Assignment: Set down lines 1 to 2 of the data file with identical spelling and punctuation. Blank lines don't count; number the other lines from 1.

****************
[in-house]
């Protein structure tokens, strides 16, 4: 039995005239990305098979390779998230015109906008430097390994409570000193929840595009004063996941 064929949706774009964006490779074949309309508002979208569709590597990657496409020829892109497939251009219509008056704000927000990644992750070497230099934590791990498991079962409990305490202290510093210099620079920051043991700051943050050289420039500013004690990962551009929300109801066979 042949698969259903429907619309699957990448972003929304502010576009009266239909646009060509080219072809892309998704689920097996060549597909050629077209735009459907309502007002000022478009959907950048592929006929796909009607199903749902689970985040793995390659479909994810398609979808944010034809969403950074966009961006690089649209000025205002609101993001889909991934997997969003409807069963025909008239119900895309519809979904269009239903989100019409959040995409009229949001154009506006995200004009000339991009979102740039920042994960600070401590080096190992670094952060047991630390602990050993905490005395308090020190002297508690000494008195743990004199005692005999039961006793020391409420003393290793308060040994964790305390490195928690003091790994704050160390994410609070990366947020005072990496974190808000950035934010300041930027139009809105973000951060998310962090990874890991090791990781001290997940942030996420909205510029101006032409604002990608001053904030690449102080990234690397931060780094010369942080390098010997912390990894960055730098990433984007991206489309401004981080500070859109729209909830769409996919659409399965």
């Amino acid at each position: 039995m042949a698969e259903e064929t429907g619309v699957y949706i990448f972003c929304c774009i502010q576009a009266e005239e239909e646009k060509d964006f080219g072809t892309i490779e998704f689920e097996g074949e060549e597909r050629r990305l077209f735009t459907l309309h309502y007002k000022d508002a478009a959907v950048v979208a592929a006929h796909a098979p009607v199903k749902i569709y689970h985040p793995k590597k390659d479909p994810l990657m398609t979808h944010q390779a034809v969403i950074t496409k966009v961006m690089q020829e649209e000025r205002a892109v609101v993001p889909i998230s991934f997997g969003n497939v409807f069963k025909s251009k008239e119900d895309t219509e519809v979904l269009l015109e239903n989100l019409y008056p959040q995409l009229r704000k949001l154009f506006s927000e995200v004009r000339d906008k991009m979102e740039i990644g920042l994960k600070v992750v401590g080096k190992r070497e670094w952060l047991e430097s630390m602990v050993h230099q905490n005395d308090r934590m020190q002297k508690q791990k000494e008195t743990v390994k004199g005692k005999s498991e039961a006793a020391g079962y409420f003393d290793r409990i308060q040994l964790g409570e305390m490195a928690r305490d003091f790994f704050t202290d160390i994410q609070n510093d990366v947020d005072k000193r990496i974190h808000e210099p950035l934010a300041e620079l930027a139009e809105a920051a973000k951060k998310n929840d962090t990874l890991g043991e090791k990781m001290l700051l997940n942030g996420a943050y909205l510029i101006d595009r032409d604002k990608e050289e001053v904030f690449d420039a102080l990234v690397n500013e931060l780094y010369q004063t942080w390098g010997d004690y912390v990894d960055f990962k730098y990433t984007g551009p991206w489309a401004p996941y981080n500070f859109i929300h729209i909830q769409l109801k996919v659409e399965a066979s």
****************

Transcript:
[in-house]
């Protein structure tokens, strides 16, 4: 039995005239990305098979390779998230015109906008430097390994409570000193929840595009004063996941 064929949706774009964006490779074949309309508002979208569709590597990657496409020829892109497939251009219509008056704000927000990644992750070497230099934590791990498991079962409990305490202290510093210099620079920051043991700051943050050289420039500013004690990962551009929300109801066979 042949698969259903429907619309699957990448972003929304502010576009009266239909646009060509080219072809892309998704689920097996060549597909050629077209735009459907309502007002000022478009959907950048592929006929796909009607199903749902689970985040793995390659479909994810398609979808944010034809969403950074966009961006690089649209000025205002609101993001889909991934997997969003409807069963025909008239119900895309519809979904269009239903989100019409959040995409009229949001154009506006995200004009000339991009979102740039920042994960600070401590080096190992670094952060047991630390602990050993905490005395308090020190002297508690000494008195743990004199005692005999039961006793020391409420003393290793308060040994964790305390490195928690003091790994704050160390994410609070990366947020005072990496974190808000950035934010300041930027139009809105973000951060998310962090990874890991090791990781001290997940942030996420909205510029101006032409604002990608001053904030690449102080990234690397931060780094010369942080390098010997912390990894960055730098990433984007991206489309401004981080500070859109729209909830769409996919659409399965």